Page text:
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The good, bad of Texas rainThe good, bad of Texas rain

Harry Cline 1

September 12, 2007

6 Min Read

Texas Rio Grande Valley and Coastal Bend cotton farmers have been treading water and watching sorghum heads sprout.

Kansas cotton producers hope the cotton not drowned out this season will make up for a disastrous wheat crop ruined by as much as 33 inches of rain since April 22.

On the other end of the spectrum, West Texas farmers are sitting on a cotton crop that needs one more good rain in July or August to produce an excellent crop.

It is so good that David Stubblefield of Colorado City, Texas said his crop is off to the best start since he began farming is 1974.

“When it floods in East Texas, it is just about right for us in West Texas,” said San Angelo, Texas producer John Wilde. “We have had our annual rainfall of 18 inches by the middle of July.

“We even are going to get water from the lake to irrigate with,” said Wilde, who is growing cotton over drip irrigation in West Texas. The drip came from Netafim’s U.S. headquarters in Fresno, Calif., which is where Wilde, Stubblefield and about 10 fellow cotton producers found themselves recently.

They were in California and Arizona as part of the annual Producer Information Exchange (P.I.E.) program that for 19 years has fostered communications between cotton producers by sending them to other cotton producing areas outside their own, to learn about regional differences in the industry, and pick up ideas about innovative new ways to grow cotton back home.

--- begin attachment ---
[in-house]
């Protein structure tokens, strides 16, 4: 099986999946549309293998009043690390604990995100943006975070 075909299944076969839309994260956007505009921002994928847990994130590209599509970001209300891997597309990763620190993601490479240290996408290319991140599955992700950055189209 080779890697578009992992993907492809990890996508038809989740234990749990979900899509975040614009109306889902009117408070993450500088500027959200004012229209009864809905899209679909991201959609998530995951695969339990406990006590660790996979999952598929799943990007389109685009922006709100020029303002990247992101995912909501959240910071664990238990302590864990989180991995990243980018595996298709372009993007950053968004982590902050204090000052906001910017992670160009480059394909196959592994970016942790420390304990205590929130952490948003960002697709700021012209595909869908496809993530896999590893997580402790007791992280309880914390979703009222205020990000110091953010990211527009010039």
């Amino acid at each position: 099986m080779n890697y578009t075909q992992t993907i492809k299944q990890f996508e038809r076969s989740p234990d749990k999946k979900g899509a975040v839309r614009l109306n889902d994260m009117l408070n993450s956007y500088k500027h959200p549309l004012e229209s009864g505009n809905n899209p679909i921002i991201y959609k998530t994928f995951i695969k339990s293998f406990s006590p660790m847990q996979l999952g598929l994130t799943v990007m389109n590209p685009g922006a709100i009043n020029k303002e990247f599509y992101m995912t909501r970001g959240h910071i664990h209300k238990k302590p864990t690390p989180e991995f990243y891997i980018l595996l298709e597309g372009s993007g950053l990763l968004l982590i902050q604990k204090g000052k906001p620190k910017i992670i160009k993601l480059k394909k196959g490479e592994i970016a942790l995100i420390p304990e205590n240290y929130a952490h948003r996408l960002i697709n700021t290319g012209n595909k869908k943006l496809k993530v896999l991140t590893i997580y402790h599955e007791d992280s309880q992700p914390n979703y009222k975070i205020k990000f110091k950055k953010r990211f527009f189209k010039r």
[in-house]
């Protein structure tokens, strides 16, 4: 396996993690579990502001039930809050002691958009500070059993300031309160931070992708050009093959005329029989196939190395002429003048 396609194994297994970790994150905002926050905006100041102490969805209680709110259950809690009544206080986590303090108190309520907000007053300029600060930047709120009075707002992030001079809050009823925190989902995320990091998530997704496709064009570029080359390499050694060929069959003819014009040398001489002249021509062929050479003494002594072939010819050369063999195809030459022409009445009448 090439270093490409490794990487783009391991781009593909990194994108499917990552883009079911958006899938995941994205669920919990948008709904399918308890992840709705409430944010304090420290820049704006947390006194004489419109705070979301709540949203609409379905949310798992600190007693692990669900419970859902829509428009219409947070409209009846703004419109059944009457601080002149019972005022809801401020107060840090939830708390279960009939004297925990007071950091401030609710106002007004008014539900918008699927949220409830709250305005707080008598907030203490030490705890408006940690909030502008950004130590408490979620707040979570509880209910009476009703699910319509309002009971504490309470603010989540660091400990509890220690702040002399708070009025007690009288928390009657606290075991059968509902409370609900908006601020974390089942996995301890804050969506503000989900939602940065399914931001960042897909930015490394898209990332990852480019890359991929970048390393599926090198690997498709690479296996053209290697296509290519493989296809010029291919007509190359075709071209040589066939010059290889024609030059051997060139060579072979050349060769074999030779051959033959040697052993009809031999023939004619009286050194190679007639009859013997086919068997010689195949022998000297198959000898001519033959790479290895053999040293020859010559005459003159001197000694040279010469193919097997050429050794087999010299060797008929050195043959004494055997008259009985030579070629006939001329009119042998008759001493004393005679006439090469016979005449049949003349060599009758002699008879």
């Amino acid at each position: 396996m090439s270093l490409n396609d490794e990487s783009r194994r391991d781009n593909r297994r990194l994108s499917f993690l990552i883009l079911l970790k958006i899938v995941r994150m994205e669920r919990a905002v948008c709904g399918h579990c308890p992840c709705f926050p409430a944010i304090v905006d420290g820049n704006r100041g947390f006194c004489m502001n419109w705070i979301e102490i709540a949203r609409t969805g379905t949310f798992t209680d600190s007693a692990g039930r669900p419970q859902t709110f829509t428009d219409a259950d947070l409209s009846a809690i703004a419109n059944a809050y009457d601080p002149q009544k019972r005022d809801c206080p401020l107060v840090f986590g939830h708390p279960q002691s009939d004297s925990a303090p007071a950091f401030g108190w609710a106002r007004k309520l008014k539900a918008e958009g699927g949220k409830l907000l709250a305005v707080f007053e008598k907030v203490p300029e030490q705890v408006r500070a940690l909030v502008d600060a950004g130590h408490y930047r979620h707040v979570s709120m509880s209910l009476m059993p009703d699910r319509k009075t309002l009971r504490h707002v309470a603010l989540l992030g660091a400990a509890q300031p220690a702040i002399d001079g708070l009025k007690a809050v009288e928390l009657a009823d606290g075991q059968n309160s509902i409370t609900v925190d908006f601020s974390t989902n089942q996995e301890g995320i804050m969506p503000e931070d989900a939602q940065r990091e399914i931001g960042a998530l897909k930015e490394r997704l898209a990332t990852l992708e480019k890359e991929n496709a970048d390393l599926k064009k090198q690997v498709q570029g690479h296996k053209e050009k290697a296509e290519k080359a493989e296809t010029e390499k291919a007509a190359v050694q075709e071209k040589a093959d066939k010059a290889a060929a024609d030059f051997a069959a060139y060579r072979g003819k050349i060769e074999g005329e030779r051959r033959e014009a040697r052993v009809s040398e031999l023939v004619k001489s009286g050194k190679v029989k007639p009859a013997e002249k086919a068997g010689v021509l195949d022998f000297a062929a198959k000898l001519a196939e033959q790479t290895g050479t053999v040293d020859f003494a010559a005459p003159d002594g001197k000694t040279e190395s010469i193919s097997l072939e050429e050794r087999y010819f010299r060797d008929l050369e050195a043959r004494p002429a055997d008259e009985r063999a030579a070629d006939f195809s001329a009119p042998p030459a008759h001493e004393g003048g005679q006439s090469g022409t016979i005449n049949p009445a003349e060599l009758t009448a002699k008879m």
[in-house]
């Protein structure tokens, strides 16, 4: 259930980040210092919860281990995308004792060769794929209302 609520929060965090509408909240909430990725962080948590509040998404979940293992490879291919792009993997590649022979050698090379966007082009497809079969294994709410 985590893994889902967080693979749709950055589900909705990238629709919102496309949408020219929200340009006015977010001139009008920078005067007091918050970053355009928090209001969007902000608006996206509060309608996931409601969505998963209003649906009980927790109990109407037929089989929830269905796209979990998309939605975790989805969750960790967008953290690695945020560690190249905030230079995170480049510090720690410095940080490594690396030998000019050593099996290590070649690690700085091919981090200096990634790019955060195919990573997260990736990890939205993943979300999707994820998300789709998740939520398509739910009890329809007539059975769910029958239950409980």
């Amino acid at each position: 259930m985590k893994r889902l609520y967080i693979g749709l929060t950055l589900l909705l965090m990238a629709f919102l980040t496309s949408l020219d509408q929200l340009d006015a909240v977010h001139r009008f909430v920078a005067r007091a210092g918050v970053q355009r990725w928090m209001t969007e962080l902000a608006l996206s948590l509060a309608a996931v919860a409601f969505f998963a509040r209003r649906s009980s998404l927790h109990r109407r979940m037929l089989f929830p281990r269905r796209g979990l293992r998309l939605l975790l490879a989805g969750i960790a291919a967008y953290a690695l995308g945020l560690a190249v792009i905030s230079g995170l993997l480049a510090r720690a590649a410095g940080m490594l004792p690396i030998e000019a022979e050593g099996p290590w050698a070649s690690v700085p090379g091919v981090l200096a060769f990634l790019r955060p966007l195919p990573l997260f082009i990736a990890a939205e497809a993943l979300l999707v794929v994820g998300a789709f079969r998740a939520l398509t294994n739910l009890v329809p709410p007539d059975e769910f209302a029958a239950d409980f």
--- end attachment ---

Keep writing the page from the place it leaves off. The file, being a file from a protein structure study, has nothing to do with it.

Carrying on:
The P.I.E. program is sponsored by Bayer CropScience.

Cotton Foundation president Clyde Sharp of Roll, Ariz., is a former P.I.E. participant and says it is an opportunity to do more than just see innovations. It provides lasting friendships, he said, and expands the networking of cotton farmers in a time when farmers need to stick together politically.

Sharp toured the Carolinas. “I feel like I can call these growers anytime and pick their brains about anything.” On his trip to the Carolinas, Sharp said he was inspired to try minimum tillage he saw there on his farm in Western Arizona.

“Minimum till is developing slowly and surely out here in Arizona. I see more and more farmers incorporating it into their operations,” he said.

While the big, bushy cotton of California doesn’t do well in the stripper cotton world of West Texas and Kansas, it did have an interest to relatively new cotton producer Derek Totten of Oxford, Kansas.

“We have been growing cotton since 1996,” said Totten, who is farming 1,500 acres of cotton this season with his father Rick.

“Cotton has kept us in farming,” he said. Before the brave and bold, like the Tottens, tried cotton in southern Kansas, it was almost totally wheat country.

“Cotton acreage is down quite a bit in our area this year from 52,000 last year to about 27,000 this year. Corn and other commodity crops have taken away cotton acreage,” he said.

The Totten’s acreage is unchanged this season compared to last. “The people with cotton equipment stayed in it,” he said. There are 46 cotton strippers in his farming area. However, the drop in acreage will impact the Tottens. “We usually custom harvest 1,500 to 2,000 acres. This year we have 80 signed up.”